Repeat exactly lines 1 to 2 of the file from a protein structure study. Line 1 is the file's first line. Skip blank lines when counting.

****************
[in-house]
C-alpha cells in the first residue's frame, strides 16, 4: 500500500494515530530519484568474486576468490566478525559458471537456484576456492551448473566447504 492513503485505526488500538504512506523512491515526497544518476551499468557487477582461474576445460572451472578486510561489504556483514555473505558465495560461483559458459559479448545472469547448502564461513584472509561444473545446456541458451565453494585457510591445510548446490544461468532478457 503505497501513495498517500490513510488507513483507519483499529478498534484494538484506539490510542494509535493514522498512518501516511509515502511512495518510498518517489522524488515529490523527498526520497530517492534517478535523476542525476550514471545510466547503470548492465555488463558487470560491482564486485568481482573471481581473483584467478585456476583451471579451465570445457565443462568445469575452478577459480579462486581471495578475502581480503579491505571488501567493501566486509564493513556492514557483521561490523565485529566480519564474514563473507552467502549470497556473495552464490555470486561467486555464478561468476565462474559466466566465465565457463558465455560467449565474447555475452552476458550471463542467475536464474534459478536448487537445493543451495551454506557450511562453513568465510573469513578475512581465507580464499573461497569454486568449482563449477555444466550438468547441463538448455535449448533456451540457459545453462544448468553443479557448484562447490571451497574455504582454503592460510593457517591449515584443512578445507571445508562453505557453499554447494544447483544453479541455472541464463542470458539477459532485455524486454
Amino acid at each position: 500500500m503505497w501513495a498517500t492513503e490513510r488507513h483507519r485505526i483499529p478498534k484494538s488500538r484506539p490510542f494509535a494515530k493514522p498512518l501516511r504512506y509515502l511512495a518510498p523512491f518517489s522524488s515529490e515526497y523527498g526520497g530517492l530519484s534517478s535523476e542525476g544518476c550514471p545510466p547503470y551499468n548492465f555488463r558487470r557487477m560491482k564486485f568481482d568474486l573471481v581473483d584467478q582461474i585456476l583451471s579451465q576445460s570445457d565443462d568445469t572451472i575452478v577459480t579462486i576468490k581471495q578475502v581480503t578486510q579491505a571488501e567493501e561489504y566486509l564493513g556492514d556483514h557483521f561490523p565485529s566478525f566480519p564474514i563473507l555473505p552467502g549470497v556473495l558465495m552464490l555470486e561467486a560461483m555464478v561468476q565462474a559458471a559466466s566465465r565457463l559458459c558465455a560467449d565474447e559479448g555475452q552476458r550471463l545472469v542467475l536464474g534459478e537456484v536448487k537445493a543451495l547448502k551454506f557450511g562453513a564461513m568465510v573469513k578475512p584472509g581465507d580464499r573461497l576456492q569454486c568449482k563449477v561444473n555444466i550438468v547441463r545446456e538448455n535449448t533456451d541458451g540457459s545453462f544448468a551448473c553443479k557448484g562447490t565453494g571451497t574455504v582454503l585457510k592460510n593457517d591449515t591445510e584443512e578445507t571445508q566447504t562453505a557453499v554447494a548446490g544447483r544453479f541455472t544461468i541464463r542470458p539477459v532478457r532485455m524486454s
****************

[in-house]
C-alpha cells in the first residue's frame, strides 16, 4: 500500500494515530530519484568474486576468490566478525559458471537456484576456492551448473566447504 492513503485505526488500538504512506523512491515526497544518476551499468557487477582461474576445460572451472578486510561489504556483514555473505558465495560461483559458459559479448545472469547448502564461513584472509561444473545446456541458451565453494585457510591445510548446490544461468532478457 503505497501513495498517500490513510488507513483507519483499529478498534484494538484506539490510542494509535493514522498512518501516511509515502511512495518510498518517489522524488515529490523527498526520497530517492534517478535523476542525476550514471545510466547503470548492465555488463558487470560491482564486485568481482573471481581473483584467478585456476583451471579451465570445457565443462568445469575452478577459480579462486581471495578475502581480503579491505571488501567493501566486509564493513556492514557483521561490523565485529566480519564474514563473507552467502549470497556473495552464490555470486561467486555464478561468476565462474559466466566465465565457463558465455560467449565474447555475452552476458550471463542467475536464474534459478536448487537445493543451495551454506557450511562453513568465510573469513578475512581465507580464499573461497569454486568449482563449477555444466550438468547441463538448455535449448533456451540457459545453462544448468553443479557448484562447490571451497574455504582454503592460510593457517591449515584443512578445507571445508562453505557453499554447494544447483544453479541455472541464463542470458539477459532485455524486454